Back in the days when I was a TV reporter, we used to joke about some of the people we’d meet in the field who were obviously oblivious as to how TV technology worked. After the requisite explanation of what the story was about, we’d be about to begin our interview when the subject would say something along the lines of, “Wait a minute, are we live right now?” No satellite truck or a news van with an antenna mast in sight, yet this person believed we actually could have been live at that moment.
The funny thing is, those folks were actually on to something. What seemed impossible at the time, is now surprisingly easy, thanks to the technology made possible by Internet. On Friday, we documented Hungry Z’s quest to eat 65 Taste portions at the Taste of Chicago, and we streamed several hours of roving live coverage on this Web site with nothing more than an laptop connected to the Internet via a broadband card and a firewire cord connected to a video camera. Skype has become a popular way to make free Internet voice and video calls, and we used that technology to send the video feed back to the station, which we then fed through the Web site.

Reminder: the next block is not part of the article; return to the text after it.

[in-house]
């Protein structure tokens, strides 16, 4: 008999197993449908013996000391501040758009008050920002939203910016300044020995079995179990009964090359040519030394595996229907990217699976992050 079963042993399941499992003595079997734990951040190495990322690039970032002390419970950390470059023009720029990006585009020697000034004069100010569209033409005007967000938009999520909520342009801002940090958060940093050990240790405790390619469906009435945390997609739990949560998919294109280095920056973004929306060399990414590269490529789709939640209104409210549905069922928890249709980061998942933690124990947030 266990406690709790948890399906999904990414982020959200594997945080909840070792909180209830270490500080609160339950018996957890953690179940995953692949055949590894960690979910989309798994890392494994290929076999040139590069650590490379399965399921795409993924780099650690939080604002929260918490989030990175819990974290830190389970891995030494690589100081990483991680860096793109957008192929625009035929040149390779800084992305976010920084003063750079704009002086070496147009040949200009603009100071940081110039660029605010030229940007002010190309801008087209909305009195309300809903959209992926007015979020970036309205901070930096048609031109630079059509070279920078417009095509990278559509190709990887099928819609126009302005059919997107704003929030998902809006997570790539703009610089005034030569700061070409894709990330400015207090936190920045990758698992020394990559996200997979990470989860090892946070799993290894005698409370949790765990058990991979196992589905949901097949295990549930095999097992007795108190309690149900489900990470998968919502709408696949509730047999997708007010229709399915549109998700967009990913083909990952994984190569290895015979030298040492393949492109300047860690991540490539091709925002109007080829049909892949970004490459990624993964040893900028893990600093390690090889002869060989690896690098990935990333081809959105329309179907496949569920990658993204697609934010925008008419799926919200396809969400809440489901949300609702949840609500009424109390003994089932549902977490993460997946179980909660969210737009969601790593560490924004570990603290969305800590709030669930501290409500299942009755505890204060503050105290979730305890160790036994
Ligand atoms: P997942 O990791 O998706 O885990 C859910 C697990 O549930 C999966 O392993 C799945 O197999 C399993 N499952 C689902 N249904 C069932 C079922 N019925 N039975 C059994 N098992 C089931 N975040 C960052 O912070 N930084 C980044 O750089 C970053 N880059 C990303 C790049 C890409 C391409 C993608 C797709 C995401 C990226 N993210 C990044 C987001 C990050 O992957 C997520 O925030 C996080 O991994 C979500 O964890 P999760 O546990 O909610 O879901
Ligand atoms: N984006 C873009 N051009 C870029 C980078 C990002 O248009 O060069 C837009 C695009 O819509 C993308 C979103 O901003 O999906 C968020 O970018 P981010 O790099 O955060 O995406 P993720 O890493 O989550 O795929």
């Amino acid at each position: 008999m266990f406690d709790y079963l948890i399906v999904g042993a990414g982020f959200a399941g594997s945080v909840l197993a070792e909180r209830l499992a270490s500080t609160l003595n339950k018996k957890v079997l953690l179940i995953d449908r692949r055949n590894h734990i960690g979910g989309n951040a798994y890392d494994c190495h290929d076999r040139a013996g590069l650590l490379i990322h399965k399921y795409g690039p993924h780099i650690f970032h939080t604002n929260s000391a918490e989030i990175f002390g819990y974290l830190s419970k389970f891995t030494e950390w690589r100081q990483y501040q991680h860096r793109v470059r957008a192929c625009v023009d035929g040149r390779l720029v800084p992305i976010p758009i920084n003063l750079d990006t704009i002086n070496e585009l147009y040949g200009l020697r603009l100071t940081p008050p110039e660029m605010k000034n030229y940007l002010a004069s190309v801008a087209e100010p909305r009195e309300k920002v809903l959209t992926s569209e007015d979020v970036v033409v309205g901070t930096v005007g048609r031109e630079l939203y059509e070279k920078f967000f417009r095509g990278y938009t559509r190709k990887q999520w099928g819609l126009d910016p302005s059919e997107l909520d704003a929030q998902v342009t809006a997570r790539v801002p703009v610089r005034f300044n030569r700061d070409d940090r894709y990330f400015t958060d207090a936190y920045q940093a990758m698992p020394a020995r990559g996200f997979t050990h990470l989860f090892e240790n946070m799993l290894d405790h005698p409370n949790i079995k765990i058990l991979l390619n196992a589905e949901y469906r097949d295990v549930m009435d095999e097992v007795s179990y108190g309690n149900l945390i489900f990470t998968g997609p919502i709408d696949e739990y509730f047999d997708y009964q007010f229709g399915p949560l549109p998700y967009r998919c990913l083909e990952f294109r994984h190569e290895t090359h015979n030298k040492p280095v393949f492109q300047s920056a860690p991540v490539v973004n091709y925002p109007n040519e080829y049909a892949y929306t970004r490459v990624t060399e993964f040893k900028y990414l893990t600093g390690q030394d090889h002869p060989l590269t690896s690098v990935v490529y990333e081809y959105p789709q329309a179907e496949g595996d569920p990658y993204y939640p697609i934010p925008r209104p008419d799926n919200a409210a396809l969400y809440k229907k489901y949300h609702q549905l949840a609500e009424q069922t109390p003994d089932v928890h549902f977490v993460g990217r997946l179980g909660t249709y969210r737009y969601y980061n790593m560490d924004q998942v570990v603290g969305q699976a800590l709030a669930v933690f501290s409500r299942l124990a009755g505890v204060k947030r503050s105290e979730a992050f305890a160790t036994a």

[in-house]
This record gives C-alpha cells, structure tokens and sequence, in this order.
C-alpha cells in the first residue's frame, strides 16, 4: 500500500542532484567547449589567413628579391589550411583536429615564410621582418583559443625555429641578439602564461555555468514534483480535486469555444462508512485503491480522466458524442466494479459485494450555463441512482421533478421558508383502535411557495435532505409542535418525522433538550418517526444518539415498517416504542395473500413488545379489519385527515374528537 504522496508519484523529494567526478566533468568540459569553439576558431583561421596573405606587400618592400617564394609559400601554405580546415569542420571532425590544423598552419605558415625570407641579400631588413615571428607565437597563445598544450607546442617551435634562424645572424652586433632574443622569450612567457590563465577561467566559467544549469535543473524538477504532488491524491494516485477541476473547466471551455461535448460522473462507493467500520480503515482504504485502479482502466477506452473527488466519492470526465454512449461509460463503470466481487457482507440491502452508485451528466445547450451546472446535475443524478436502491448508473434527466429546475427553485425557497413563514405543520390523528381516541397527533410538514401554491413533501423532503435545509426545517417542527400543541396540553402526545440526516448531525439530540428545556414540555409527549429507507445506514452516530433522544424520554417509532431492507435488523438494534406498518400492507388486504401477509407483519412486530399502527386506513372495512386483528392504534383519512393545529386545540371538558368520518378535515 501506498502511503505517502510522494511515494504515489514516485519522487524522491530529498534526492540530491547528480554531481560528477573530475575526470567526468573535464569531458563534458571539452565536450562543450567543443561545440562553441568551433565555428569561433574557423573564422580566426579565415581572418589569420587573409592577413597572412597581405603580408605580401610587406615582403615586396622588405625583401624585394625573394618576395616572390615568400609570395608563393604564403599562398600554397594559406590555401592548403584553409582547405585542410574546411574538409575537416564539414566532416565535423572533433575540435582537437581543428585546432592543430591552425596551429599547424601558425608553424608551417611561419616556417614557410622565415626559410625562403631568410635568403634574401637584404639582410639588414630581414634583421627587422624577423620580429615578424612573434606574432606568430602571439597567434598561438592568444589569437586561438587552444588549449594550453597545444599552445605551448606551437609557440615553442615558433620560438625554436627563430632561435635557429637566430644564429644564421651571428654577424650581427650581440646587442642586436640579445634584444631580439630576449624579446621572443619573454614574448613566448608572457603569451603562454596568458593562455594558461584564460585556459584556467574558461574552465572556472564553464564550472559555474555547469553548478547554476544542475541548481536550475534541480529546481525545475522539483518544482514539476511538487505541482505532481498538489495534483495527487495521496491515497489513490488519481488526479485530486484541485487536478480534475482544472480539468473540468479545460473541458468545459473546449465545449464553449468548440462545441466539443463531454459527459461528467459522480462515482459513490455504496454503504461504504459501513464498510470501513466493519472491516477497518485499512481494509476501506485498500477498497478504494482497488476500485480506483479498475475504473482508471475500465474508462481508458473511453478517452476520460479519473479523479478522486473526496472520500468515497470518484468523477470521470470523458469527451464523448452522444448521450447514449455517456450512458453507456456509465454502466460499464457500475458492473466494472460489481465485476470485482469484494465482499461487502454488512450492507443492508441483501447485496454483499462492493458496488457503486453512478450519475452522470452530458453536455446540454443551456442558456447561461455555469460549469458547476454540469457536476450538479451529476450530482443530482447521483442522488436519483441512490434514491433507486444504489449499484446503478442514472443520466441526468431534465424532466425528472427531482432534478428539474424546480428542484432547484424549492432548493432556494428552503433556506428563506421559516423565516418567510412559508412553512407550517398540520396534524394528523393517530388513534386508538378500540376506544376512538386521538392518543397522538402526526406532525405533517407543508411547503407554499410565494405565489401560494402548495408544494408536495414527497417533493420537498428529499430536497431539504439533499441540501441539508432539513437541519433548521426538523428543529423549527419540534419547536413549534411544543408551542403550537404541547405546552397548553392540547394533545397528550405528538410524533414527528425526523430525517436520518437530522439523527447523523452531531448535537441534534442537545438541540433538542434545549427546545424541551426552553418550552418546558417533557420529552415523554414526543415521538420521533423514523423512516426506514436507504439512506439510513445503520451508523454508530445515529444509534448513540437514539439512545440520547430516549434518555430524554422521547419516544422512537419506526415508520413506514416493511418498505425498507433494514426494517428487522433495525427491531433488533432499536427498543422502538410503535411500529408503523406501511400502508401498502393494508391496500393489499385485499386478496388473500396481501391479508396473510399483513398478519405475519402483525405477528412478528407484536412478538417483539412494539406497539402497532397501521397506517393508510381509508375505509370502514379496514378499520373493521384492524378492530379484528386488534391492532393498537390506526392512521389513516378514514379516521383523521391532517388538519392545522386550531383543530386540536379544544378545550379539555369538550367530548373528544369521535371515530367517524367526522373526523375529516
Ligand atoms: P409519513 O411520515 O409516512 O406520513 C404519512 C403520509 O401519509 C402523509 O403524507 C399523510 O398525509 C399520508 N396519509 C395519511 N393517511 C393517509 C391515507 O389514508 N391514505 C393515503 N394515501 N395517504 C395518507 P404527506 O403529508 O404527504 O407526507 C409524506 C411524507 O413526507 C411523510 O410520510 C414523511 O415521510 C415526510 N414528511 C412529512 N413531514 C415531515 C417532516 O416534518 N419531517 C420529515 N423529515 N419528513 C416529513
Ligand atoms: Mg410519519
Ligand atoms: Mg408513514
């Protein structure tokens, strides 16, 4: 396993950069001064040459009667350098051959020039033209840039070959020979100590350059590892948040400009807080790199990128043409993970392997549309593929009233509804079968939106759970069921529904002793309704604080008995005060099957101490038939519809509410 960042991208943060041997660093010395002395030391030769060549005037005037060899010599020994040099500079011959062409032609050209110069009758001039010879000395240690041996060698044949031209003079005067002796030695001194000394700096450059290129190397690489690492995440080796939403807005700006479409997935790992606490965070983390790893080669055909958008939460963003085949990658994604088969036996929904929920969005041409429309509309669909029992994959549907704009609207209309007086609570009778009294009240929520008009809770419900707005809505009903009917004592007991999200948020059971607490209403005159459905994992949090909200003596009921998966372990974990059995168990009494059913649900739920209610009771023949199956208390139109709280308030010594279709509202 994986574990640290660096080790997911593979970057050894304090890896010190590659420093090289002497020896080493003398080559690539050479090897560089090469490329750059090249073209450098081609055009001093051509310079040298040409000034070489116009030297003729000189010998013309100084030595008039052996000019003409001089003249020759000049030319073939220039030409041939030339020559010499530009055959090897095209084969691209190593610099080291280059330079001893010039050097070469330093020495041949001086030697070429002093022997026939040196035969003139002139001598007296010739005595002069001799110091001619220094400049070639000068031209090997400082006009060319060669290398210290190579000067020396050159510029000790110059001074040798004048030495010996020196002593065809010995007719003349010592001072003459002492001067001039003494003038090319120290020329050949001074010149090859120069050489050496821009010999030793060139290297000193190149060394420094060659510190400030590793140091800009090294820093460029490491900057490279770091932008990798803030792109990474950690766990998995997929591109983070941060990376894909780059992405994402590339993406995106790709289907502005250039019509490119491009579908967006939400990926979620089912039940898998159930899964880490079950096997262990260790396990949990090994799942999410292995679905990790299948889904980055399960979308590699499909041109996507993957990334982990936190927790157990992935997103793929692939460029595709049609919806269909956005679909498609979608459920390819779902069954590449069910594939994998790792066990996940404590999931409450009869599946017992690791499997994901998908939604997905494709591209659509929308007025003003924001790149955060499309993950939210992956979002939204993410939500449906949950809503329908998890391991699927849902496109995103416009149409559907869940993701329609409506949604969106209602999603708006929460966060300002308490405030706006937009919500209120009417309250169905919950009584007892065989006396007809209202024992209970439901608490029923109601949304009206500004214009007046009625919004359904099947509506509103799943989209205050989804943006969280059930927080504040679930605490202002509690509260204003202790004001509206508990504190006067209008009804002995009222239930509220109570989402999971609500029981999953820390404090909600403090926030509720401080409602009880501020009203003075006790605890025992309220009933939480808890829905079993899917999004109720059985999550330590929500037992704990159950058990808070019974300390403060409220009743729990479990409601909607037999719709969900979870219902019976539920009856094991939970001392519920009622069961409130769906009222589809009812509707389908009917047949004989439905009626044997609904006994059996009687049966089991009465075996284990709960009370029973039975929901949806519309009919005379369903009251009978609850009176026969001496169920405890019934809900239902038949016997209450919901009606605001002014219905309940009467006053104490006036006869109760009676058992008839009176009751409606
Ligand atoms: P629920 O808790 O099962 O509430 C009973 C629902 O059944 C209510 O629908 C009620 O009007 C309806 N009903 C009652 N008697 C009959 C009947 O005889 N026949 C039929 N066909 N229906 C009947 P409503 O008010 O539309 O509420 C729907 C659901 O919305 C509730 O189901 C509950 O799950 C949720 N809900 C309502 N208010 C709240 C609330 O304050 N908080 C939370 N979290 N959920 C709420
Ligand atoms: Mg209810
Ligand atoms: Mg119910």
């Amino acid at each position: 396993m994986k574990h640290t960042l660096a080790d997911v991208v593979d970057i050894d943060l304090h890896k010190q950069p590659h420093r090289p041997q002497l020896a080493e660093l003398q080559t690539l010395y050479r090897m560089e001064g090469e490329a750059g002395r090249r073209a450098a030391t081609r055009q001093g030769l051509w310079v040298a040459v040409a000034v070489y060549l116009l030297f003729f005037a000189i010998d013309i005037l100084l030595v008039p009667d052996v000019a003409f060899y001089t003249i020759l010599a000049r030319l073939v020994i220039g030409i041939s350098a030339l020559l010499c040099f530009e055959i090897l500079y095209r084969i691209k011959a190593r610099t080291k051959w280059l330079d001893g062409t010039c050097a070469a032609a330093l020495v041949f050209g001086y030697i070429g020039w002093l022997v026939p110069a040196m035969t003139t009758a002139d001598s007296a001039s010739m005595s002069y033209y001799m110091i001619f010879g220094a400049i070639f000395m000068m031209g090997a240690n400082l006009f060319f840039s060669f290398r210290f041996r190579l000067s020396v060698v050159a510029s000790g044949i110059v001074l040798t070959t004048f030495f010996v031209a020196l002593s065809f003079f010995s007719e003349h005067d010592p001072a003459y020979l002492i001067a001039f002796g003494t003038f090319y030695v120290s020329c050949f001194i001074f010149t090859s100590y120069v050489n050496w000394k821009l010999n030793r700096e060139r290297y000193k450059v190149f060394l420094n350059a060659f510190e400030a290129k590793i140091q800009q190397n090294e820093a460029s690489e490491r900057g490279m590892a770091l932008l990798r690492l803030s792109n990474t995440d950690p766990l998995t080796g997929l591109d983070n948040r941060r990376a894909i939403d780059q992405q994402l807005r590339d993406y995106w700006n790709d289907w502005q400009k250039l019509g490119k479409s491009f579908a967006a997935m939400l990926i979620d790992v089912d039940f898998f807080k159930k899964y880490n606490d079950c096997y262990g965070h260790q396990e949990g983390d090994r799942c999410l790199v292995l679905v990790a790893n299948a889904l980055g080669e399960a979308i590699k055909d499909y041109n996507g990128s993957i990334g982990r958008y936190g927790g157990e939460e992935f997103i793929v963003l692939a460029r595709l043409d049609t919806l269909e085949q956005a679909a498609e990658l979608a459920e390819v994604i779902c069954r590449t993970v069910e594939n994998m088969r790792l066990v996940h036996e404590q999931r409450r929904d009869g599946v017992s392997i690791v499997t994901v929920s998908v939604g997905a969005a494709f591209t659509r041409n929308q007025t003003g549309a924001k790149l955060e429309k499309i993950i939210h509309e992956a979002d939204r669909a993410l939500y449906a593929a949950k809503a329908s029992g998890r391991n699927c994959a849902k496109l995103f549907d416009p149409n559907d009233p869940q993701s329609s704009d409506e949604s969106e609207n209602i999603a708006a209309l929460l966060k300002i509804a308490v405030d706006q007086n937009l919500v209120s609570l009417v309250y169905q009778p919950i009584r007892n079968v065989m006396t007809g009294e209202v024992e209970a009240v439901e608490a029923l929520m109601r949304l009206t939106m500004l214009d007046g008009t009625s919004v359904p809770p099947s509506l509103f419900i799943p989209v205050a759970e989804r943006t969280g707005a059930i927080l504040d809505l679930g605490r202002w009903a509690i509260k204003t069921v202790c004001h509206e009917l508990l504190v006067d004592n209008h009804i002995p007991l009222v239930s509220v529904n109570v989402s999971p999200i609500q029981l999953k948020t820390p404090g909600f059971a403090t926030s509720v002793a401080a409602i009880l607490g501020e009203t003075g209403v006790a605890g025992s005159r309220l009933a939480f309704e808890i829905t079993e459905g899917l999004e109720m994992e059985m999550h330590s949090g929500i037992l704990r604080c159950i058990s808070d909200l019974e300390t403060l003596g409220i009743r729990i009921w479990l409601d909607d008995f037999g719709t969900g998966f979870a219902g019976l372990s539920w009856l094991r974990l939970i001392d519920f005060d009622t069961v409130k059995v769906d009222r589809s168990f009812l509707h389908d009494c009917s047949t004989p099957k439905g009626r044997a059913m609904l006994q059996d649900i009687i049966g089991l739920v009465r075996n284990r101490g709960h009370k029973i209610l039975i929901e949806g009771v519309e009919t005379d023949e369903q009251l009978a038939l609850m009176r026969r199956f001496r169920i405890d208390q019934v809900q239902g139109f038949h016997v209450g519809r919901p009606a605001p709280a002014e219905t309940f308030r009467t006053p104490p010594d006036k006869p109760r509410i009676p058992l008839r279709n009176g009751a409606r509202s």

I know I get a little excited about this geeky tech stuff, but it’s things like this that represent a sea change in the media world — how information is gathered and disseminated to the audience at large. You may have already noticed the blurry Internet-style video on cable outlets like CNN and MSNBC.
Check out a video piece I put together this weekend that documents Hungry Z’s journey from the 5:45 a.m. news to the 6 p.m. news 12 hours later.